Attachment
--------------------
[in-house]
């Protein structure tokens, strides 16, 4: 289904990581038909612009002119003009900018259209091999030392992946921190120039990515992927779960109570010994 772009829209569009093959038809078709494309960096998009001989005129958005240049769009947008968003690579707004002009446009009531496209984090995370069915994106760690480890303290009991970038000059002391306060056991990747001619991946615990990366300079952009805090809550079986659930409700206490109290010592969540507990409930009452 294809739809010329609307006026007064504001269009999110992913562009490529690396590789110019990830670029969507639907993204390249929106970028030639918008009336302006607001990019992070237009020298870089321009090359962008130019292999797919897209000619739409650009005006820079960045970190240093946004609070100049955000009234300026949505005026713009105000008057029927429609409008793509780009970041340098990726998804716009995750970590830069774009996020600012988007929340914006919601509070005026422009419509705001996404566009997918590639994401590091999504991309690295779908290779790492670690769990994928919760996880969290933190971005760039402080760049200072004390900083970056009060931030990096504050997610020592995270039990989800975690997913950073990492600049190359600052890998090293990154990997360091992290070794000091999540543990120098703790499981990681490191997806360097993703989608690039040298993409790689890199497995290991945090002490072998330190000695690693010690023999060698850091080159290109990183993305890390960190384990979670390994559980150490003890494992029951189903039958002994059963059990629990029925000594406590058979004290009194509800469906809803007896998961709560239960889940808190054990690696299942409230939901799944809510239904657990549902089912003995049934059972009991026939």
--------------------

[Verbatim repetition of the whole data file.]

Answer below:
[in-house]
């Protein structure tokens, strides 16, 4: 289904990581038909612009002119003009900018259209091999030392992946921190120039990515992927779960109570010994 772009829209569009093959038809078709494309960096998009001989005129958005240049769009947008968003690579707004002009446009009531496209984090995370069915994106760690480890303290009991970038000059002391306060056991990747001619991946615990990366300079952009805090809550079986659930409700206490109290010592969540507990409930009452 294809739809010329609307006026007064504001269009999110992913562009490529690396590789110019990830670029969507639907993204390249929106970028030639918008009336302006607001990019992070237009020298870089321009090359962008130019292999797919897209000619739409650009005006820079960045970190240093946004609070100049955000009234300026949505005026713009105000008057029927429609409008793509780009970041340098990726998804716009995750970590830069774009996020600012988007929340914006919601509070005026422009419509705001996404566009997918590639994401590091999504991309690295779908290779790492670690769990994928919760996880969290933190971005760039402080760049200072004390900083970056009060931030990096504050997610020592995270039990989800975690997913950073990492600049190359600052890998090293990154990997360091992290070794000091999540543990120098703790499981990681490191997806360097993703989608690039040298993409790689890199497995290991945090002490072998330190000695690693010690023999060698850091080159290109990183993305890390960190384990979670390994559980150490003890494992029951189903039958002994059963059990629990029925000594406590058979004290009194509800469906809803007896998961709560239960889940808190054990690696299942409230939901799944809510239904657990549902089912003995049934059972009991026939």